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Waiver Priority and FAAB in Fantasy Basketball

Donovan Mitchell went undrafted in the majority of fantasy basketball leagues last season, and finished the season as a top 50 player. How did Mitchell end up on his owner's team? Was he added using a waiver claim? Did the owner have to spend FAAB (free agent acquisition budget) dollars to acquire him? Or, as was the case with the vast majority of players added in fantasy basketball, was Donovan Mitchell picked up as a free agent, freely available to anyone on first-come, first-serve basis?

Now compare how you answered that question to how big breakout players were acquired in your fantasy football league. For example, let's think about Alvin Kamara, who similarly broke out from being a rookie who wasn't expected to do much into becoming a top fantasy performer. Some people may have added him freely off waivers if they snagged him before he broke out for 96 yards and a touchdown on 5 carries and 10 receptions in week 4. But for those owners who acquired him after that big game -- especially after the trade on the following Tuesday which sent Adrian Peterson to the Arizona Cardinals, moving Kamara up a notch on the RB depth chart -- they likely had to have a high waiver priority or be willing to part with a decent chunk of FAAB dollars to obtain the services of the breakout star.

Let's talk about that a little bit. If waivers and FAAB dollars weren't used to pick up a breakout star like Donovan Mitchell, do they have any purpose? Is there a way to tinker with how they work so they'll be more often required to pick up a player like Mitchell? Or are the fundamental differences in how the NBA works in comparison to the NFL that there's no level at which there's much of a point using them in your league?

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Making Waivers and FAAB Work in Fantasy Basketball

Waivers Only After Drops: Taking Advantage of Unlucky, Foolish, and Sabotaging Owners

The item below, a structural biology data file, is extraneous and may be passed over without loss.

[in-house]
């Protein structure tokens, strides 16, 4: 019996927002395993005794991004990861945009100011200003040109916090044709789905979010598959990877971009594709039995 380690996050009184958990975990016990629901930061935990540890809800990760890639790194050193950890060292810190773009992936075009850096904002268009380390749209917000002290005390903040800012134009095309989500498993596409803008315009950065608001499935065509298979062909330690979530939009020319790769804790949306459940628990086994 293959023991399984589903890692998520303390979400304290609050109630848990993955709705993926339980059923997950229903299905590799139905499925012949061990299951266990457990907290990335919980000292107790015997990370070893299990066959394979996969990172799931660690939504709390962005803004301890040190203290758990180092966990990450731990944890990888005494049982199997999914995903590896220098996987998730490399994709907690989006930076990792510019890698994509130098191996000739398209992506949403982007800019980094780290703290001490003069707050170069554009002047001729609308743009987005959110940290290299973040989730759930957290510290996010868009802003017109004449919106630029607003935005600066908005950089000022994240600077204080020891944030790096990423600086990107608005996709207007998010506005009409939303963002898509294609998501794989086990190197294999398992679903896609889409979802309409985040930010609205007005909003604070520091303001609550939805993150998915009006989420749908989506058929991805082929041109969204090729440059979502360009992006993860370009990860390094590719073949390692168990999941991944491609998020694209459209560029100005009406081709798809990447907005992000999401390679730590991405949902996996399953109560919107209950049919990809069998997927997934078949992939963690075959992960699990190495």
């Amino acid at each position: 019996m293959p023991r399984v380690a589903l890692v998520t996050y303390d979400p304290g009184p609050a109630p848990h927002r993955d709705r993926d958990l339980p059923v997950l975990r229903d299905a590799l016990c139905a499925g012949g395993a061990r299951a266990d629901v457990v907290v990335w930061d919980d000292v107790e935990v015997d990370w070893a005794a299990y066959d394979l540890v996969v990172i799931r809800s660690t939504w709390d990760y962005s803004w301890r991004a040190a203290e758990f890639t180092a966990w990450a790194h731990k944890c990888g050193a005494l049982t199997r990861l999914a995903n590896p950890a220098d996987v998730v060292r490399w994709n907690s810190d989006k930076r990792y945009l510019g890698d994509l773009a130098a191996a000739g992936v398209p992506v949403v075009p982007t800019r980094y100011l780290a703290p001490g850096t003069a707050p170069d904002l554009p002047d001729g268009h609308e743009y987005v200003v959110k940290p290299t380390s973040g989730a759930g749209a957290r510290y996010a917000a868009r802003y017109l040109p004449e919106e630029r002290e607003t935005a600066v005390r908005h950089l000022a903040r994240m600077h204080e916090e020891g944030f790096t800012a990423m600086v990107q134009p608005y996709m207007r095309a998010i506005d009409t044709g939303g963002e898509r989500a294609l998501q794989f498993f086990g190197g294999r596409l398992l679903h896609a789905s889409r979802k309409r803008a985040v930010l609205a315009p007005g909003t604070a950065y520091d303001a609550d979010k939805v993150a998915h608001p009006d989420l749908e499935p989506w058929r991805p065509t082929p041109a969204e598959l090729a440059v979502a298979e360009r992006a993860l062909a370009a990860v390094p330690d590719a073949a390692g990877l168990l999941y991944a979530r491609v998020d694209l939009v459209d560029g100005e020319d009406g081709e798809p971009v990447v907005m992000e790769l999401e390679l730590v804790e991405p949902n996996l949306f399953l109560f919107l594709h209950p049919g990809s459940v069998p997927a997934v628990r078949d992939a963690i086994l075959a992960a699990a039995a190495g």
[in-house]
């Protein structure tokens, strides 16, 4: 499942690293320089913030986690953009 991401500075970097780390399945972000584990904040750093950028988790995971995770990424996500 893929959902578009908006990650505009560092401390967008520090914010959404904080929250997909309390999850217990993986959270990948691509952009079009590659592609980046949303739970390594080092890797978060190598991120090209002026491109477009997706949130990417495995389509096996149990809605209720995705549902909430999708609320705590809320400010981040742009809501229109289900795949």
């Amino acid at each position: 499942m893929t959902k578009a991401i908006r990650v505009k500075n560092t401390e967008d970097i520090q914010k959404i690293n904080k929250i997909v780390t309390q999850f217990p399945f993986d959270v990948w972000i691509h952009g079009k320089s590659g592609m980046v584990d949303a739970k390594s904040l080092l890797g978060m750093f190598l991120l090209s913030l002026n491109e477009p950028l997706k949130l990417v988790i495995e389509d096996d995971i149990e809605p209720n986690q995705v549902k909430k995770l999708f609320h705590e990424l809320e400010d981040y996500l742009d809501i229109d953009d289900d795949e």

What is still the default setting in most public leagues is to have players start on waivers after the draft, then become free agents for the rest of the season. From that point on, the only players to go on waivers are those who are dropped by their fantasy teams. That means all the players on waivers were unwanted by at least one team in your league, and the vast majority of those guys were dropped with good reason -- there were available free agents who were equal or greater in value. Only a small fraction of the players who end up on waivers end up being highly desirable commodities, on whom it's worth spending a high waiver priority. That tiny group of players tends to fall into three categories, which will shrink in size the better your league is.

1. Unlucky. An owner has too many injuries, and not enough IR spots. They can't afford to hold onto an injured player and still compete. Perhaps last year you started out trying to stash Nikola Mirotic in your one IR spot. However, you then lost your star C Rudy Gobert to a knee injury a few weeks into the season and got off to a very bad start overall. Instead of wasting a bench spot to hold onto both injured players, you needed all hands on deck to stay competitive and keep yourself within sniffing distance of a playoff spot. So you kept Gobert in your IR spot and dropped Mirotic to add a player who could help you immediately. Mirotic immediately became a desirable add for competitive teams who could wait him out, or for any team that had an open IR spot.

This type of desirable waiver add obviously becomes more prevalent leagues without an IR spot, where some owners may have been faced with the decision of whether to hold onto even a star level player like Gobert.

2. Foolish. Perhaps an impatient fantasy manager lost faith in a good player who got off to a bad start, and dropped him. An example of this was Nikola Jokic in 2016-17. Jokic only averaged 23.5 minutes per game in October and November of 2016, and was poorly misused by head coach Mike Malone. As a result, fantasy owners were staring at a guy who they drafted in the third round averaging only 9.4 points, 6.8 rebounds, and 2.8 assists, along with next to no contribution in threes, steals, or blocks. His name was appearing on bust lists everywhere. Some of those owners concluded he was a sunk cost and foolishly decided to cut bait if they couldn't find a trade deal. More forward-looking owners with good waiver priority were able to take advantage to the tune of 19.1 points, 10.8 rebounds, and 5.8 assists along with his usual monstrous percentages from December on.

3. (Listen All Y'All, It's) Sabotage! Sadly, this category describes a decent chunk of the experiences I've had in leagues where waiver priority has suddenly become relevant. Joe Jerkface is tired of losing or tired having the league veto his obviously collusive trades, so he drops all his players in protest. Suddenly it becomes a scramble for the remaining competitive teams to add all those valuable dropped players, and waiver priority can actually tip the balance of the league -- a guy with top priority might grab Kevin Love, while a guy with a mid-to-low priority might only end up with Rondae Hollis-Jefferson.

This is not something you should plan for, and I hope it doesn't happen in your league. But I find it illustrative to point out as a matter of personal experience. Sabotage represents a not-insignificant percentage of time I've seen waivers come into play, and it certainly represents the situation when waivers end up having the biggest effect on the outcome of a league.